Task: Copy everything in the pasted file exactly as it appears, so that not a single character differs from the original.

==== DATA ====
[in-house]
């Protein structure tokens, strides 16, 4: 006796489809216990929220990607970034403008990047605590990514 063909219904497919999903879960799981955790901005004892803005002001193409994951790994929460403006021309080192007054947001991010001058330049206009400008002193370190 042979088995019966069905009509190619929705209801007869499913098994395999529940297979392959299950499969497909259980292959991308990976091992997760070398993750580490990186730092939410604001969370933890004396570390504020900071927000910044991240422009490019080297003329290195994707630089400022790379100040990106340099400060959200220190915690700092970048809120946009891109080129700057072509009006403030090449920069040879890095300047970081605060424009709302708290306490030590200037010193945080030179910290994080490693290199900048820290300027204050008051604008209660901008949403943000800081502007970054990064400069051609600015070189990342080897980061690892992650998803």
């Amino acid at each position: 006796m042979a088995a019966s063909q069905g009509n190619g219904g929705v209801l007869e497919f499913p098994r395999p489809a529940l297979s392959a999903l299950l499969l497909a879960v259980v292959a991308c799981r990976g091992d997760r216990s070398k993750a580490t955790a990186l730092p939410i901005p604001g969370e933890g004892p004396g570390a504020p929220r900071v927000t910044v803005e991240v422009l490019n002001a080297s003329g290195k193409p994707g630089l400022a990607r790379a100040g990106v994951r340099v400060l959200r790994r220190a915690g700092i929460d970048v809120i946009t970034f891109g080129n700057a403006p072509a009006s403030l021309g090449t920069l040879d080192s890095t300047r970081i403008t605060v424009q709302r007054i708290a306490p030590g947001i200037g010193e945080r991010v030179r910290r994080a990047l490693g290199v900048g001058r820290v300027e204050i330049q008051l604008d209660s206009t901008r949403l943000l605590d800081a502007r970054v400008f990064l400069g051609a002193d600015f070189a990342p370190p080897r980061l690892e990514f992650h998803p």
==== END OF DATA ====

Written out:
[in-house]
């Protein structure tokens, strides 16, 4: 006796489809216990929220990607970034403008990047605590990514 063909219904497919999903879960799981955790901005004892803005002001193409994951790994929460403006021309080192007054947001991010001058330049206009400008002193370190 042979088995019966069905009509190619929705209801007869499913098994395999529940297979392959299950499969497909259980292959991308990976091992997760070398993750580490990186730092939410604001969370933890004396570390504020900071927000910044991240422009490019080297003329290195994707630089400022790379100040990106340099400060959200220190915690700092970048809120946009891109080129700057072509009006403030090449920069040879890095300047970081605060424009709302708290306490030590200037010193945080030179910290994080490693290199900048820290300027204050008051604008209660901008949403943000800081502007970054990064400069051609600015070189990342080897980061690892992650998803």
């Amino acid at each position: 006796m042979a088995a019966s063909q069905g009509n190619g219904g929705v209801l007869e497919f499913p098994r395999p489809a529940l297979s392959a999903l299950l499969l497909a879960v259980v292959a991308c799981r990976g091992d997760r216990s070398k993750a580490t955790a990186l730092p939410i901005p604001g969370e933890g004892p004396g570390a504020p929220r900071v927000t910044v803005e991240v422009l490019n002001a080297s003329g290195k193409p994707g630089l400022a990607r790379a100040g990106v994951r340099v400060l959200r790994r220190a915690g700092i929460d970048v809120i946009t970034f891109g080129n700057a403006p072509a009006s403030l021309g090449t920069l040879d080192s890095t300047r970081i403008t605060v424009q709302r007054i708290a306490p030590g947001i200037g010193e945080r991010v030179r910290r994080a990047l490693g290199v900048g001058r820290v300027e204050i330049q008051l604008d209660s206009t901008r949403l943000l605590d800081a502007r970054v400008f990064l400069g051609a002193d600015f070189a990342p370190p080897r980061l690892e990514f992650h998803p």